Apple iPad mini 4 review: The best small tablet around

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Apple iPad mini 4 review: The best small tablet around

If the iPad Pro was the headline act of Apple's Autumn event, the iPad mini 4 was one of the backing singers: largely hidden, but an indispensable and hugely-important part of the line-up.

Essentially, the iPad mini 4 is what everyone expected the iPad mini 3 to be, and what the previous year's smaller iPad had been: a shrunken version of the latest larger iPad. So is this a case of too little too late, or has the iPad mini 4 arrived just in time?

Apple iPad mini 4 review: Design and build

As we've come to expect from Apple, there's no skimping on the build quality of the iPad mini 4. It's the same design that has served well for a couple of generations, with a beautiful aluminium body available in gold, "space grey" and silver. The body has shrunk very slightly, though, with the iPad mini 4's dimensions of 134 x 6.1 x 203mm proving just a mite more slender than the iPad Mini 3's 135 x 7.5 x 200mm. However, you'd be seriously pushed to notice the difference between the two devices by simply glancing at them.

There are hardware buttons for power and volume, as well as the ever-present Home button on the front. You won't find a mute button, though, as this is now banished into software. The speakers have slightly changed, too, with a single row of holes rather than several, but audibly I couldn't tell the difference.

One difference you will notice over the iPad mini 3 is the screen: Apple has included a new panel which knocks spots off the old version. It's still the same 2,048 x 1,536 pixel resolution, which makes for a crisp 324ppi, but the colour gamut has been improved making it much more accurate than older models. At last, the iPad mini has a screen which matches that of the iPad Air.

Apple iPad mini 4 review: Rear, at an angle

There is, of course, a pair of cameras, and although I still think photography on a tablet is a silly idea, at least the 8MP rear-facing camera doesn't entirely suck. In daylight, in fact, it's pretty decent – you only really start to see its limitations indoors or in lower light. I haven't seen a better tablet camera – but that's not saying much. There's the usual slew of standard Apple camera features: panoramas, 1080p video and 120fps slow-motion video, all of which again suffer indoors but are perfectly adequate outside.

Last, but by no means least, there's Touch ID. This can, of course, be used simply to log into the device (and it's a whole lot better than using a six digit passcode). But it's also the key to using Apple Pay on the iPad. No, there's no NFC built in, so you can't use it as a contactless card, but you can use it for Appstore and in-app purchases if the developer supports Apple Pay, which is reasonably useful.

Apple iPad mini 4 review: Software and performance

iOS 9 is a big step forward for all recent iPads, but the iPad mini 4 is the first small Apple tablet able to take full advantage of its most powerful features. Unlike its mini-sized predecessors, and any of the larger iPads older than the first iPad Air, the mini 4 can use Split View to have two applications running on screen at the same time.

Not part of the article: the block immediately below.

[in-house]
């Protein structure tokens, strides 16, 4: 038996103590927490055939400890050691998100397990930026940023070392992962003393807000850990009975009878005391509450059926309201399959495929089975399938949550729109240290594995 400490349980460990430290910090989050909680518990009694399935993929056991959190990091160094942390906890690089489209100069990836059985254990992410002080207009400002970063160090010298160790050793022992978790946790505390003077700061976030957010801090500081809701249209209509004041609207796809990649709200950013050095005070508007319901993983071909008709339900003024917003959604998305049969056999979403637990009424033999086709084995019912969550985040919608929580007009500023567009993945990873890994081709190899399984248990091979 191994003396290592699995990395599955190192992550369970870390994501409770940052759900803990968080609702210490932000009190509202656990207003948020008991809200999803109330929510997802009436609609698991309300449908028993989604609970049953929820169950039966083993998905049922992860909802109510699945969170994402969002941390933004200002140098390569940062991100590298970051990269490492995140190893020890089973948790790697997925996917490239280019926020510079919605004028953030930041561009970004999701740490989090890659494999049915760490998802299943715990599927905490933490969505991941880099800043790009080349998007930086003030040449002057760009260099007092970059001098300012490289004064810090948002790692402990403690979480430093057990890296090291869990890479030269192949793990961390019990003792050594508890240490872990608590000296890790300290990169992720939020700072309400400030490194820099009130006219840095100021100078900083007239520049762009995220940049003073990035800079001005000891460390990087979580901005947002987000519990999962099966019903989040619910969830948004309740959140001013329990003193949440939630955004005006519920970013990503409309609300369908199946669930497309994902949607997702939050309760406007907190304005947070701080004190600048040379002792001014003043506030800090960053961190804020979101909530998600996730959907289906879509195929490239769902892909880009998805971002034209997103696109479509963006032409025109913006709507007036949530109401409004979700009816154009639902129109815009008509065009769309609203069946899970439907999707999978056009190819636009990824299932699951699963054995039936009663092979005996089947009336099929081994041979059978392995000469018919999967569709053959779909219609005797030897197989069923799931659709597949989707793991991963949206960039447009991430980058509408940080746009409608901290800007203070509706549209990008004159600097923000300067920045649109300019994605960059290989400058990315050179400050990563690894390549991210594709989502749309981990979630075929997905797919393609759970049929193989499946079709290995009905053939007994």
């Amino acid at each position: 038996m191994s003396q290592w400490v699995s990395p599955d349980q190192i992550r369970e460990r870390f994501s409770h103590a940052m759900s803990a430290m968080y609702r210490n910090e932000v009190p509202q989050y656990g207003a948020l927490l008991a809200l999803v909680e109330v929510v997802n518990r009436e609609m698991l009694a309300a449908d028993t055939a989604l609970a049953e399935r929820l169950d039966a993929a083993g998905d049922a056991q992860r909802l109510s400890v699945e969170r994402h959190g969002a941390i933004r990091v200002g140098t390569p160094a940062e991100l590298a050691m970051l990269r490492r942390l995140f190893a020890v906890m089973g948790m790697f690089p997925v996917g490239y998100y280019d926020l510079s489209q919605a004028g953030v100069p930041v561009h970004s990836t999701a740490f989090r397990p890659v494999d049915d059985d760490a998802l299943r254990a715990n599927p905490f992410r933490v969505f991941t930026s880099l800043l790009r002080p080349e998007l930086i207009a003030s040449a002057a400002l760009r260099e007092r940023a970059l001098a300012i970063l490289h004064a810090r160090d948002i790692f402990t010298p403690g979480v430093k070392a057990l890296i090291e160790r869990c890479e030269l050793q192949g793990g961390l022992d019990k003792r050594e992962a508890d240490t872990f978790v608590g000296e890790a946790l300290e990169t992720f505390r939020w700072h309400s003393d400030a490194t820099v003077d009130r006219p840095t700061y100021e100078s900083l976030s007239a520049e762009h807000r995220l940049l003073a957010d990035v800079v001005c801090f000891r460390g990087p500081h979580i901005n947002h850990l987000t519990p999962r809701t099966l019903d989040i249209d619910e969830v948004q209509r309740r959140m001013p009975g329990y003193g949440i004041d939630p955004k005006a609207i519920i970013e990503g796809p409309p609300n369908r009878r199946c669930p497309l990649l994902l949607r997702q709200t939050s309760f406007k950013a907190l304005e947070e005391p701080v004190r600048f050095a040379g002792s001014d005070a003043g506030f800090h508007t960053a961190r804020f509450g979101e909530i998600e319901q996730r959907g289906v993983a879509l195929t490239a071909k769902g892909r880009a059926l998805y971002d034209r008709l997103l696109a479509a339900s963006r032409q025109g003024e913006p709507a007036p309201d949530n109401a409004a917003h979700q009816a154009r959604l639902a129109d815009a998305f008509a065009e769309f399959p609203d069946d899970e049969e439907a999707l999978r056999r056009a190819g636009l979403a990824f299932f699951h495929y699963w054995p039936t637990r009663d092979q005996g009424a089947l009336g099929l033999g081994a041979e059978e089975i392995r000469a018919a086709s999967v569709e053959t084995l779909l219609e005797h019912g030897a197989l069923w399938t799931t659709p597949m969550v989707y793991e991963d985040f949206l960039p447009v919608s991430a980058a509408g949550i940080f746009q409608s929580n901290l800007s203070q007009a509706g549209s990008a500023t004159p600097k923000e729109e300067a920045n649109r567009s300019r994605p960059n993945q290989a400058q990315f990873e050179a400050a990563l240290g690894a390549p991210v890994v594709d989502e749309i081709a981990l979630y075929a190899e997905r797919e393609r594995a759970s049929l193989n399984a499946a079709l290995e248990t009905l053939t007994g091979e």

That's because, inside the iPad mini 4, you'll find an Apple A8 processor. Note that's not the same as the A8X in the iPad Air 2, which has improved graphics performance, and it's not the same as the A9 used in the new iPhone 6s. But, compared to the previous generation, it's a decent step up in performance, and makes the iPad mini 4 comparable to the Samsung Galaxy Tab S2 in its benchmark results.

Apple iPad mini 4 review: Rear camera, power and volume buttons

Benchmarks, though, are only a proxy for the real world performance of the device, and here we were actually a bit little disappointed. Although it's obviously quicker than its predecessor, some games such as Star Wars: Uprising still had occasional little stutters.

The bigger question is exactly how valuable the Split View feature is when using a smaller-screen iPad. Sure, you can have two applications on screen at the same time – but with this size screen it's largely pointless. Yes, you might want to dip into other applications – for example, opening Messages to fire off a quick reply – but would you want Messages and Safari open at the same time on a screen this small?

Apple iPad mini 4 review: Verdict

In many ways, the iPad mini remains the small tablet to beat. The performance enhancements in this version keep it ahead of its competitors, and iOS 9 is now well ahead of Android as a tablet operating system for most people. The quality of third party applications on iOS, particularly those designed specifically for iPads make it a superior platform overall.

Apple iPad mini 4 review: Top edge

However, the size of the iPad mini now feels like too much of a compromise. If you want something to carry around with you at all times, the Apple iPhone 6s Plus is a better option. And, if you're looking for something which can replace a laptop in many circumstances, the iPad Air – or even the iPad Pro – is a much better option.

It's hard to really see who the iPad mini is actually for, and who it would suit better than either a big iPhone or a bigger iPad. Apple has done an amazing job creating a small, powerful tablet. But it feels like, for most people, a small powerful tablet just isn't useful enough to make it a recommended buy.

This article originally appeared at

Copyright © Alphr, Dennis Publishing

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